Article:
It comes down to one question: what purpose does the item meta-game have?
It adds gameplay in the form of turning your inventory into another decision: for making gold and for picking upgrades.
Remember that Diablo stemmed from
roguelike dungeon crawlers). You had a limited time to live and a limited amount of time at merchants to trade gear — certainly none of this town portal crap! — so the concept of picking which items you kept or dropped was an important part of the overall game.
That time spent at a vendor was your only chance to get back inventory space and you had to FIND them. This meant you had to decisions to make about the icons in your inventory, with bigger ones possibly being more expensive but also taking up more space. The smaller ones can sometimes be more expensive (like a good ring or necklace) but you can definitely fit more of them. Now you have to decide what you want to keep around: that 1×1 ring you just picked up that may identify to be super expensive or that 1×3 sword that may just be an upgrade. You can't fit both! You may not find another merchant on the next level or you may die without that gold because you don't have enough potions!
Item size combined with item identification provided a means to say: this item is bigger and may be more powerful but this unidentified small item may wind up being more expensive. We report, you decide!
But the item meta has been changing every game since Diablo 1, namely: vendor access and access to item identification.
Identification in Diablo 1 always cost you 100 gold, either through the scroll or having Cain do it. In Diablo 2, you could do it in town for free or pay 100 gold out in the world in the form of scrolls. In both games, identified items could sell for way more than their unidentified cost but you also had to manage when you wanted to do it: either with a scroll or identify or a scroll of town portal.
In Diablo 3, that cost is gone. Now identification is just a few second wait and no longer an economic decision.
As far as getting back to town, remember that scrolls of town portal were just another item in Diablo 1 and 2. You could learn the spell in Diablo 1 but that costed mana. Going back to town in those two games was an active decision with (some) consequences, just like the roguelike that inspired Diablo 1. In Diablo 3, town portal was usable at any time with zero cost.
Also, the vendors were more useful in earlier games.
In Diablo 1, the item vendors were pretty crucial to your success. Adria provided a primary means to find skill books and stat boosts, along with a means to get weapons for the wizard. Griswold could sometimes provide weapon and armor upgrades. Since uniques and good rare items were a lot more uncommon than later games, the blue items were pretty good.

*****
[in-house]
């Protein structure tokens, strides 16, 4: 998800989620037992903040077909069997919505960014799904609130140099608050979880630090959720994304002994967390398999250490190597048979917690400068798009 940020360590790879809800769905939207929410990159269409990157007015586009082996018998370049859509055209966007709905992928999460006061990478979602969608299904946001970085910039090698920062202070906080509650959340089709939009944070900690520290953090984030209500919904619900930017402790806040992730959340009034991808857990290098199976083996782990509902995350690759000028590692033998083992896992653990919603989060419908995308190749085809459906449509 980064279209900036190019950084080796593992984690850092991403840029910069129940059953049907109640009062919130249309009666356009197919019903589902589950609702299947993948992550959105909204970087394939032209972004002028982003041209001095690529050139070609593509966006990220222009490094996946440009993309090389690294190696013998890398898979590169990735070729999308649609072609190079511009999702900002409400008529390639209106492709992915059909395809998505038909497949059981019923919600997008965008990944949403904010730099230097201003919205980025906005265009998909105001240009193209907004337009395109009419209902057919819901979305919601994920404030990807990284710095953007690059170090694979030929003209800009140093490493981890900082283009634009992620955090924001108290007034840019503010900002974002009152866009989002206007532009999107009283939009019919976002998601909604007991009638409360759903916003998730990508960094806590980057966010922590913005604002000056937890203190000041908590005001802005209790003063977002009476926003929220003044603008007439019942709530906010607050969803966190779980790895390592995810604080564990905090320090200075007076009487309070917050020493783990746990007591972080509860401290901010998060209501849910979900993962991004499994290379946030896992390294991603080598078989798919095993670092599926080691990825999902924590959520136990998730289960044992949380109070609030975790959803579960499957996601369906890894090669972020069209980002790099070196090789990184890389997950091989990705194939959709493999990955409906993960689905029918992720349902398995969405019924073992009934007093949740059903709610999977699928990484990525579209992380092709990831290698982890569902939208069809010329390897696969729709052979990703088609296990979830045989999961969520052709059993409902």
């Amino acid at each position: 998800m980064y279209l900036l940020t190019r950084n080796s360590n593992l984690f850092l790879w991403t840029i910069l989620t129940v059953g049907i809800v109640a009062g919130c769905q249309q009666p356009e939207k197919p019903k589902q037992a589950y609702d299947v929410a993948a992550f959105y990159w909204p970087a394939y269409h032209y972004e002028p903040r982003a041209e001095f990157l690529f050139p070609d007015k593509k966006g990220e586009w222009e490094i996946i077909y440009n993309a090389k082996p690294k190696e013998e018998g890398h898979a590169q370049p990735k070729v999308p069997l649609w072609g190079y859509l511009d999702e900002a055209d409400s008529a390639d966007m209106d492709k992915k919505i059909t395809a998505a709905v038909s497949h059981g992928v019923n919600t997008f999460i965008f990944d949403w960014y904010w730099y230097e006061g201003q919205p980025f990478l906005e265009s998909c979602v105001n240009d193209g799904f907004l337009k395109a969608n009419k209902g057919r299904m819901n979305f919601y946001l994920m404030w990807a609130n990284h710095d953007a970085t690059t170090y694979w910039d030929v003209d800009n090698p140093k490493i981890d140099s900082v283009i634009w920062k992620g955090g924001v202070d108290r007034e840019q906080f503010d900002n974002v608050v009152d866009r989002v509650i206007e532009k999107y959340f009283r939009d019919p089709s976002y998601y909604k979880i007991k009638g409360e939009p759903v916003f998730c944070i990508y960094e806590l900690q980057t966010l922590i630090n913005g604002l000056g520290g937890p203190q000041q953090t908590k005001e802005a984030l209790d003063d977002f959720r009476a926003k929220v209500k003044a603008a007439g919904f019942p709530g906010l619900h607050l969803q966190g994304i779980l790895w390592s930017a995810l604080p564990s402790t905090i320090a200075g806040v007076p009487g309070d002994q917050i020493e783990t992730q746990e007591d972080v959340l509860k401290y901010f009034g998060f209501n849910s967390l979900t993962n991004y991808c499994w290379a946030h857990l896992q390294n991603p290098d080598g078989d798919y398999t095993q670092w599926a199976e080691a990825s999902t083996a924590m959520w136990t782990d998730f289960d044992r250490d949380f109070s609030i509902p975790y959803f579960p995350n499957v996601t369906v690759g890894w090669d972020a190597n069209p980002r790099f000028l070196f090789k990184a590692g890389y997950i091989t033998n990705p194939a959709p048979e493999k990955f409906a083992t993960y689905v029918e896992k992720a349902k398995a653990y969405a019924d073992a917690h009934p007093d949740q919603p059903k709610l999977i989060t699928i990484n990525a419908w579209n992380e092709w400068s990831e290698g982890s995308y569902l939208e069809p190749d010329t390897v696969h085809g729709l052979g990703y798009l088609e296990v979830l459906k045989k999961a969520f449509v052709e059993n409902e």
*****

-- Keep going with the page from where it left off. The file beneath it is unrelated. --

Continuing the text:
In Diablo 2, you could sometimes find upgrades off the vendors as well, though not as likely late-game as rares and uniques took over.
In Diablo 3, I think the item from the vendors were largely useless, which I think made the item game a bit unnecessary.
Without any interesting choices about what to keep or sell due to the lack of useful vendors, along with instant vendor access due to lack of limited town accessibility, along with lack of meaningful identification meta, the inventory space decisions made by the different item sizes just didn’t feel as impactful in Diablo 3 as it did in Diablo 2 and certainly Diablo 1.
So, whether Item Tetris ™ in Diablo 4 has any real impact I think depends on how the game handles vendor access and item identification.
Source: Original link
© Post "A discussion on the topic of Item Tetris." for game Diablo 3.
Top 10 Most Anticipated Video Games of 2020
2020 will have something to satisfy classic and modern gamers alike. To be eligible for the list, the game must be confirmed for 2020, or there should be good reason to expect its release in that year. Therefore, upcoming games with a mere announcement and no discernible release date will not be included.
Top 15 NEW Games of 2020 [FIRST HALF]
2020 has a ton to look forward to...in the video gaming world. Here are fifteen games we're looking forward to in the first half of 2020.